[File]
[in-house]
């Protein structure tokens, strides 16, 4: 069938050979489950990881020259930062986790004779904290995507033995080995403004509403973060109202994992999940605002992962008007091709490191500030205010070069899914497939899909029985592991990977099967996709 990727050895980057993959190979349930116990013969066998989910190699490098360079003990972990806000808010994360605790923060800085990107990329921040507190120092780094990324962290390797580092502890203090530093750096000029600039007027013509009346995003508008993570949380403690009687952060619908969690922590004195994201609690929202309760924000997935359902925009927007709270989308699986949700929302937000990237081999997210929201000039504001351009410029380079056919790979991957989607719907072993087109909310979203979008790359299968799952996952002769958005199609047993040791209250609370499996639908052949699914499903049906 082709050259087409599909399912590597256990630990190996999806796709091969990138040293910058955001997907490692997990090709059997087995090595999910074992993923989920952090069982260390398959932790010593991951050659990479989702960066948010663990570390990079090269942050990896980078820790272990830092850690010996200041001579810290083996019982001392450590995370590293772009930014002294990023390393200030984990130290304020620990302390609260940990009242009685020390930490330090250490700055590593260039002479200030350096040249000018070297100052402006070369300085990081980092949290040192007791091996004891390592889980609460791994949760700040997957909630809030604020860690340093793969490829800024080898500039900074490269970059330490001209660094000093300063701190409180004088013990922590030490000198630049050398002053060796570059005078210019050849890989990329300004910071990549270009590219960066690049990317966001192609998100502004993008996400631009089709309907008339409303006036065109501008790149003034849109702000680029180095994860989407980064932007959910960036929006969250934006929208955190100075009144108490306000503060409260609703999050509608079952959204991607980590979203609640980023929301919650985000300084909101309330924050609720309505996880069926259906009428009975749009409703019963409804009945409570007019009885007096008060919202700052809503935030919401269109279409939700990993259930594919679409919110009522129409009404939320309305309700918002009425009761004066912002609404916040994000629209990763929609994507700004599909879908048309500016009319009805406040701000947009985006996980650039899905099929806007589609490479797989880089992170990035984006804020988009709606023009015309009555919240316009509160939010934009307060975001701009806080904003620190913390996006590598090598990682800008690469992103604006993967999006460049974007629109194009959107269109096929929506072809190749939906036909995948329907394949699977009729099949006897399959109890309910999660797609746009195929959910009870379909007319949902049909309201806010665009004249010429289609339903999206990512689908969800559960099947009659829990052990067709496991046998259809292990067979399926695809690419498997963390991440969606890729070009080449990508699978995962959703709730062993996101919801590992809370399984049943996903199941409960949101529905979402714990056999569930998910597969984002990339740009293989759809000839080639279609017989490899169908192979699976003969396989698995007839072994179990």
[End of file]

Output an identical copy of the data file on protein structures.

[in-house]
């Protein structure tokens, strides 16, 4: 069938050979489950990881020259930062986790004779904290995507033995080995403004509403973060109202994992999940605002992962008007091709490191500030205010070069899914497939899909029985592991990977099967996709 990727050895980057993959190979349930116990013969066998989910190699490098360079003990972990806000808010994360605790923060800085990107990329921040507190120092780094990324962290390797580092502890203090530093750096000029600039007027013509009346995003508008993570949380403690009687952060619908969690922590004195994201609690929202309760924000997935359902925009927007709270989308699986949700929302937000990237081999997210929201000039504001351009410029380079056919790979991957989607719907072993087109909310979203979008790359299968799952996952002769958005199609047993040791209250609370499996639908052949699914499903049906 082709050259087409599909399912590597256990630990190996999806796709091969990138040293910058955001997907490692997990090709059997087995090595999910074992993923989920952090069982260390398959932790010593991951050659990479989702960066948010663990570390990079090269942050990896980078820790272990830092850690010996200041001579810290083996019982001392450590995370590293772009930014002294990023390393200030984990130290304020620990302390609260940990009242009685020390930490330090250490700055590593260039002479200030350096040249000018070297100052402006070369300085990081980092949290040192007791091996004891390592889980609460791994949760700040997957909630809030604020860690340093793969490829800024080898500039900074490269970059330490001209660094000093300063701190409180004088013990922590030490000198630049050398002053060796570059005078210019050849890989990329300004910071990549270009590219960066690049990317966001192609998100502004993008996400631009089709309907008339409303006036065109501008790149003034849109702000680029180095994860989407980064932007959910960036929006969250934006929208955190100075009144108490306000503060409260609703999050509608079952959204991607980590979203609640980023929301919650985000300084909101309330924050609720309505996880069926259906009428009975749009409703019963409804009945409570007019009885007096008060919202700052809503935030919401269109279409939700990993259930594919679409919110009522129409009404939320309305309700918002009425009761004066912002609404916040994000629209990763929609994507700004599909879908048309500016009319009805406040701000947009985006996980650039899905099929806007589609490479797989880089992170990035984006804020988009709606023009015309009555919240316009509160939010934009307060975001701009806080904003620190913390996006590598090598990682800008690469992103604006993967999006460049974007629109194009959107269109096929929506072809190749939906036909995948329907394949699977009729099949006897399959109890309910999660797609746009195929959910009870379909007319949902049909309201806010665009004249010429289609339903999206990512689908969800559960099947009659829990052990067709496991046998259809292990067979399926695809690419498997963390991440969606890729070009080449990508699978995962959703709730062993996101919801590992809370399984049943996903199941409960949101529905979402714990056999569930998910597969984002990339740009293989759809000839080639279609017989490899169908192979699976003969396989698995007839072994179990």